The New York State Department of Financial Services’ (NYDFS) cybersecurity regulations went into effect March 1, 2017, and the first of the staggered implementation deadlines is quickly approaching on August 28, 2017. Touted by the NYDFS as the “first in the nation” comprehensive cybersecurity regulation, the new rules pose significant compliance challenges for those covered entities that are subject to the regulation. The covered entities include any business operating under New York’s banking, insurance, or financial services laws. Covered entities should expect compliance with these regulations to elevate the importance of cybersecurity within their businesses, both for activities within and outside of New York. Even financial institutions that do not operate in New York should pay close attention, as the NYDFS’s regulations are likely to serve as a model for other states aiming to ensure increased cybersecurity for consumers.
An overarching theme in the new regulations is the NYDFS’s intent to make cybersecurity a priority for a covered entity’s senior management. The regulations assume that senior management will be intimately involved with the company’s cybersecurity protocols. For example, the regulations require a senior officer or the board of directors to approve written cybersecurity policies and procedures and to certify annually to the NYDFS that the organization is in compliance with the department’s regulations. A senior officer qualified to make these decisions must be a “senior individual” at the company who is “responsible for the management, operations, security, information systems, compliance and/or risk of a Covered Entity.” Each covered entity is also required to appoint a Chief Information Security Officer (CISO) who must report directly to the entity’s board of directors regarding its cybersecurity program and any material cybersecurity risks. Based on these provisions, covered entities should expect the NYDFS to seek to hold senior management responsible for cybersecurity failures.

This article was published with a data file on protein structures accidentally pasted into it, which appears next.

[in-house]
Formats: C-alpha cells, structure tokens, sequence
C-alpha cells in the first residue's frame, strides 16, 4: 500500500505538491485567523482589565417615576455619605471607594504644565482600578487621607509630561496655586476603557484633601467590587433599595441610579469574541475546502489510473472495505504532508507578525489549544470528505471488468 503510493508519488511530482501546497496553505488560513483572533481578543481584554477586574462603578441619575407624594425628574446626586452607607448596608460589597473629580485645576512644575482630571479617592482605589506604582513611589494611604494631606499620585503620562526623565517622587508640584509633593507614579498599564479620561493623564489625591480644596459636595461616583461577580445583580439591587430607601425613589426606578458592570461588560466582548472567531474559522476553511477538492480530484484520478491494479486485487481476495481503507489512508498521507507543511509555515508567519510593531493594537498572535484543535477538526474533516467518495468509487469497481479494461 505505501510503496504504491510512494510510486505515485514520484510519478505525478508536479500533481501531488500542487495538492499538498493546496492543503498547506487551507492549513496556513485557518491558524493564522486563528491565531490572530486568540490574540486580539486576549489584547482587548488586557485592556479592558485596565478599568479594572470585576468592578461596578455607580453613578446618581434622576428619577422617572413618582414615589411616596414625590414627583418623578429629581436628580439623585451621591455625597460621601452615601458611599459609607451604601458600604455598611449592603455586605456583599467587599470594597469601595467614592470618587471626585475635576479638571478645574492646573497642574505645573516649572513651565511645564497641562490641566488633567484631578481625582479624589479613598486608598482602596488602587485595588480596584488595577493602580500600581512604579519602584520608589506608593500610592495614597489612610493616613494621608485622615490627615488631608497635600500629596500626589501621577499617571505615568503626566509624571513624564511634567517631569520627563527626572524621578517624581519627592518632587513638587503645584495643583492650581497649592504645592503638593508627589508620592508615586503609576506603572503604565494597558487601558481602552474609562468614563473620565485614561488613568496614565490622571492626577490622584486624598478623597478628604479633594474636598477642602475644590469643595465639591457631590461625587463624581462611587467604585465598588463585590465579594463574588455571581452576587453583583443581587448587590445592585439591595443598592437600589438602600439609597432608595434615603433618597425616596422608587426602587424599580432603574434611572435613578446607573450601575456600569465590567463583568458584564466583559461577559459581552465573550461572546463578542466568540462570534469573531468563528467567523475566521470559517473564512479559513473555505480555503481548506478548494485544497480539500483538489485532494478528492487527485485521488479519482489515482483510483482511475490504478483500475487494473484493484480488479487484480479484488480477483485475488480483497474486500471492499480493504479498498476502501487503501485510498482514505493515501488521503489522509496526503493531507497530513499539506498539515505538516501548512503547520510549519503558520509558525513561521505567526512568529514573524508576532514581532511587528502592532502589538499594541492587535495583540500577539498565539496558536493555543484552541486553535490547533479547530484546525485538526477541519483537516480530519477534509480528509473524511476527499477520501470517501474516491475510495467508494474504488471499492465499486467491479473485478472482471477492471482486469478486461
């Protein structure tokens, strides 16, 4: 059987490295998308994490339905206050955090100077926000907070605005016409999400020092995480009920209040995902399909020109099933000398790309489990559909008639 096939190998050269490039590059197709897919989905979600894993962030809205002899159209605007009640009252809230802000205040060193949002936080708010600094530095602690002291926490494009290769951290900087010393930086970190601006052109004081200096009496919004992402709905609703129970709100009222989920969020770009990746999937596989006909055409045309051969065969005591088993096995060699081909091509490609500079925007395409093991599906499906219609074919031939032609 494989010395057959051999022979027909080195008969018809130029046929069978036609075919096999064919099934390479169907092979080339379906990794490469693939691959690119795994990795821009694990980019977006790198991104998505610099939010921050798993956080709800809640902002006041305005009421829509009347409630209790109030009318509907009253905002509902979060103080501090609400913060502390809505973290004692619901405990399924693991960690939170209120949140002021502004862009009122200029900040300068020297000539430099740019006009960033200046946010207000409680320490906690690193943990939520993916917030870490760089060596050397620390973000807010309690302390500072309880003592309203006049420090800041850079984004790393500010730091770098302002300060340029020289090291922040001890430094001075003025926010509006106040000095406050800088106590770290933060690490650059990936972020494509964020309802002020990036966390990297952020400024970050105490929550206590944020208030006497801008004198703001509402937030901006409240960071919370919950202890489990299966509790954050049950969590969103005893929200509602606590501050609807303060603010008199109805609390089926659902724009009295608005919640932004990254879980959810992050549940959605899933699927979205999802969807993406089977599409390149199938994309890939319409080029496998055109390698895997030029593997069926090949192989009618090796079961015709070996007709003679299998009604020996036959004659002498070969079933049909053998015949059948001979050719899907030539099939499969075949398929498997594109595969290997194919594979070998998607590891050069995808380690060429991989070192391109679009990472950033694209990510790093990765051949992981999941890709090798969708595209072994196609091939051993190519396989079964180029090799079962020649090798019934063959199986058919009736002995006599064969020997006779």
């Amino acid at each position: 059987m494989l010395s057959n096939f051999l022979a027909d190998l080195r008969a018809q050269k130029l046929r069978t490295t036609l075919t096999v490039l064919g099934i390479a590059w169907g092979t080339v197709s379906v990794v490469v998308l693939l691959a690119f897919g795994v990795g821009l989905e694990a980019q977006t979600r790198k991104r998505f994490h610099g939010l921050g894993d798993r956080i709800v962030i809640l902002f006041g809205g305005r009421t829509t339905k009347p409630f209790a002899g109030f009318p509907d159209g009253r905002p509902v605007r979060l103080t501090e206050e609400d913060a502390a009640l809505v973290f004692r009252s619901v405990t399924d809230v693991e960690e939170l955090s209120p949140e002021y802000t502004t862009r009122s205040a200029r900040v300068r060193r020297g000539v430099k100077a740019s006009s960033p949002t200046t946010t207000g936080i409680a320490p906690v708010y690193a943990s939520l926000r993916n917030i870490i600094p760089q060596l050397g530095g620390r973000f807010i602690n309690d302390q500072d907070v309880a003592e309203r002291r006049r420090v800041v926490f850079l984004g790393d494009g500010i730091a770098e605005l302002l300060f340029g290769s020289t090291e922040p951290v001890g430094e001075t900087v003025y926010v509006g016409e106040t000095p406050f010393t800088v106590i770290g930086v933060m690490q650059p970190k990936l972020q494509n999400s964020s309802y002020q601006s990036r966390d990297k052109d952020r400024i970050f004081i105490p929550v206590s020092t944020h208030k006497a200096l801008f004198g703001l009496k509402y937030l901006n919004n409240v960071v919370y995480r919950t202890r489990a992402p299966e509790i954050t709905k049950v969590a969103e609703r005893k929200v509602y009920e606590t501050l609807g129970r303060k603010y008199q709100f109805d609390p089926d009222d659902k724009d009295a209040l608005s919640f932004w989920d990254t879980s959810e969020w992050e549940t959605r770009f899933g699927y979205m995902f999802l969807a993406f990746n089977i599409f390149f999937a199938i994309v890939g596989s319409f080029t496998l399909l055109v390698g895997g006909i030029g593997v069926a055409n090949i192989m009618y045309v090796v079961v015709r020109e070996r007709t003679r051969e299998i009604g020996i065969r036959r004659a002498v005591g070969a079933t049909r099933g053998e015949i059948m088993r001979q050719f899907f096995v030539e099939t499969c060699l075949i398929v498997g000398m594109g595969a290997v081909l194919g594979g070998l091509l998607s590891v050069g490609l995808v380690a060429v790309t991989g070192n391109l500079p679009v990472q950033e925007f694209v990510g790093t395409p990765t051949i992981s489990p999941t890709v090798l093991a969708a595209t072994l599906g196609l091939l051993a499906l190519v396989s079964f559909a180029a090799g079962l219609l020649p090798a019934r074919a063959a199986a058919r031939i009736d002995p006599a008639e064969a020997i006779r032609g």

As a direct result of the increased emphasis on management responsibility for cybersecurity, the CISO is likely to become a more important figure within covered entities. The regulations require each covered entity to appoint a CISO who not only has authority to oversee and implement the business’s cybersecurity program but also the authority to enforce the company’s cybersecurity policies. Practically speaking, these requirements will likely lead to a significant change in the way CISOs are viewed within an organization. Given the emphasis the regulations place on holding upper management responsible for a business’s cybersecurity program, it is imperative that the CISO is a person the business trusts to make discretionary decisions about cybersecurity policy and to be thorough and straightforward in reporting cybersecurity issues to upper management. It is also important that the business provide the CISO with the funding necessary for cybersecurity policies to be effectively implemented and enforced. Simply having a cybersecurity policy in place will not be enough to satisfy the regulations.
In designing a strategy for implementing the changes that the new regulations necessitate, covered entities should keep in mind that the NYDFS’s intent is not only to protect the business’s information systems but “to promote the protection of customer information.” The NYDFS expects a compliant cybersecurity program to protect not only the business itself but also the customers of a covered entity. Therefore, when completing risk assessments of its cybersecurity programs and designing policies and procedures, businesses must consider the risks that its policies and operating procedures pose to consumers. It is easy to see how regulatory authorities outside of New York may extend this focus on protecting consumers to hold entities responsible for cybersecurity failures when their policies and risk assessments do not include an express focus on consumer protection.
In sum, expect the new regulations to lead to:
- Increased scrutiny into senior management’s involvement with your organization’s cybersecurity program;
- Elevation of the CISO to a more senior and central role in your organization; and
- Increased scrutiny from other regulating authorities into whether your organization’s cybersecurity plan and risk management assessments consider risks to the consumer.
The NYDFS’s new regulations will necessitate broad changes for covered entities that reach well beyond a business’s New York operations. Though the regulations do not identify specific penalties for noncompliance, covered entities should expect the NYDFS to approach enforcement with the same gusto it has displayed in enforcing similar regulations.